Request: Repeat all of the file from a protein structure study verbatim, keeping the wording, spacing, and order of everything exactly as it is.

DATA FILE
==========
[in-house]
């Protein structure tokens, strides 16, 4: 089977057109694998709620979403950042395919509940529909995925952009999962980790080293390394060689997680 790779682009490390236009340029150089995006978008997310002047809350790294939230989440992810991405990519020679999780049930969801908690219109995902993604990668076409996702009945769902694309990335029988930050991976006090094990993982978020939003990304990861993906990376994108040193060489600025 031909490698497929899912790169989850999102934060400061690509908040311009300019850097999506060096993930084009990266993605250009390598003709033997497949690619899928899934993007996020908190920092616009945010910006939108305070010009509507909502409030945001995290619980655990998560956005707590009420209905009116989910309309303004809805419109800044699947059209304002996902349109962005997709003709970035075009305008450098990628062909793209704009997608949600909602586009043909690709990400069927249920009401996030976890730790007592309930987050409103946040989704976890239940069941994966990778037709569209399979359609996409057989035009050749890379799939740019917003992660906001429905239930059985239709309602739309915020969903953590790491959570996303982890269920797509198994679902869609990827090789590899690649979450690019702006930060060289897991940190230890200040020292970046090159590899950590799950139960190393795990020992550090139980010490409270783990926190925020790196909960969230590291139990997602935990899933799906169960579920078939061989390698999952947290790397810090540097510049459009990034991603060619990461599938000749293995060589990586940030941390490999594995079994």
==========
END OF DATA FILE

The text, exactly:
[in-house]
């Protein structure tokens, strides 16, 4: 089977057109694998709620979403950042395919509940529909995925952009999962980790080293390394060689997680 790779682009490390236009340029150089995006978008997310002047809350790294939230989440992810991405990519020679999780049930969801908690219109995902993604990668076409996702009945769902694309990335029988930050991976006090094990993982978020939003990304990861993906990376994108040193060489600025 031909490698497929899912790169989850999102934060400061690509908040311009300019850097999506060096993930084009990266993605250009390598003709033997497949690619899928899934993007996020908190920092616009945010910006939108305070010009509507909502409030945001995290619980655990998560956005707590009420209905009116989910309309303004809805419109800044699947059209304002996902349109962005997709003709970035075009305008450098990628062909793209704009997608949600909602586009043909690709990400069927249920009401996030976890730790007592309930987050409103946040989704976890239940069941994966990778037709569209399979359609996409057989035009050749890379799939740019917003992660906001429905239930059985239709309602739309915020969903953590790491959570996303982890269920797509198994679902869609990827090789590899690649979450690019702006930060060289897991940190230890200040020292970046090159590899950590799950139960190393795990020992550090139980010490409270783990926190925020790196909960969230590291139990997602935990899933799906169960579920078939061989390698999952947290790397810090540097510049459009990034991603060619990461599938000749293995060589990586940030941390490999594995079994």